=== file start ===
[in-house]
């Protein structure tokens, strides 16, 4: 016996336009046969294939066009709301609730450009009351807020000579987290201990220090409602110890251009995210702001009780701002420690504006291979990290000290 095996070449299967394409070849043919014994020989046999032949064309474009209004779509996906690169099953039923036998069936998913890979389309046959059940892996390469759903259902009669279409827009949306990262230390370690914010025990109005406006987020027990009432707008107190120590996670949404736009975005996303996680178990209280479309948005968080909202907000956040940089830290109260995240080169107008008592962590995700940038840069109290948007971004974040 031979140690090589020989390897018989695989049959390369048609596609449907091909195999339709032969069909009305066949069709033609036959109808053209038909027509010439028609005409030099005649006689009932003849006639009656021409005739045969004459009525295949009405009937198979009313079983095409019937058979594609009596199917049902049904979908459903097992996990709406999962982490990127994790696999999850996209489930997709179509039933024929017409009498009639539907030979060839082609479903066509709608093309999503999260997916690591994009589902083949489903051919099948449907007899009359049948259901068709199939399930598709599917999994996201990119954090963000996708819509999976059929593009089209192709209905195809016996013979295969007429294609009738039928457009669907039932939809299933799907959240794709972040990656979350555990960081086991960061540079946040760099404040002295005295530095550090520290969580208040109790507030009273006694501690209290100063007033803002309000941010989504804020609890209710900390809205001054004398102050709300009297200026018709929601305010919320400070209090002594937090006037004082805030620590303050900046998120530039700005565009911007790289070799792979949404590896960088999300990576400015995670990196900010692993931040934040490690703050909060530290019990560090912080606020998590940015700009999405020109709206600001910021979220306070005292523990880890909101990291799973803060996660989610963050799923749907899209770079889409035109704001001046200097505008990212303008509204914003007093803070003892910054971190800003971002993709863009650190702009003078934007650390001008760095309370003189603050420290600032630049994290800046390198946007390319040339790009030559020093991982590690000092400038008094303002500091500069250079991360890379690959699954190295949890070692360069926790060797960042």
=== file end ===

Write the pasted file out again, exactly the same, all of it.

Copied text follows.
[in-house]
């Protein structure tokens, strides 16, 4: 016996336009046969294939066009709301609730450009009351807020000579987290201990220090409602110890251009995210702001009780701002420690504006291979990290000290 095996070449299967394409070849043919014994020989046999032949064309474009209004779509996906690169099953039923036998069936998913890979389309046959059940892996390469759903259902009669279409827009949306990262230390370690914010025990109005406006987020027990009432707008107190120590996670949404736009975005996303996680178990209280479309948005968080909202907000956040940089830290109260995240080169107008008592962590995700940038840069109290948007971004974040 031979140690090589020989390897018989695989049959390369048609596609449907091909195999339709032969069909009305066949069709033609036959109808053209038909027509010439028609005409030099005649006689009932003849006639009656021409005739045969004459009525295949009405009937198979009313079983095409019937058979594609009596199917049902049904979908459903097992996990709406999962982490990127994790696999999850996209489930997709179509039933024929017409009498009639539907030979060839082609479903066509709608093309999503999260997916690591994009589902083949489903051919099948449907007899009359049948259901068709199939399930598709599917999994996201990119954090963000996708819509999976059929593009089209192709209905195809016996013979295969007429294609009738039928457009669907039932939809299933799907959240794709972040990656979350555990960081086991960061540079946040760099404040002295005295530095550090520290969580208040109790507030009273006694501690209290100063007033803002309000941010989504804020609890209710900390809205001054004398102050709300009297200026018709929601305010919320400070209090002594937090006037004082805030620590303050900046998120530039700005565009911007790289070799792979949404590896960088999300990576400015995670990196900010692993931040934040490690703050909060530290019990560090912080606020998590940015700009999405020109709206600001910021979220306070005292523990880890909101990291799973803060996660989610963050799923749907899209770079889409035109704001001046200097505008990212303008509204914003007093803070003892910054971190800003971002993709863009650190702009003078934007650390001008760095309370003189603050420290600032630049994290800046390198946007390319040339790009030559020093991982590690000092400038008094303002500091500069250079991360890379690959699954190295949890070692360069926790060797960042």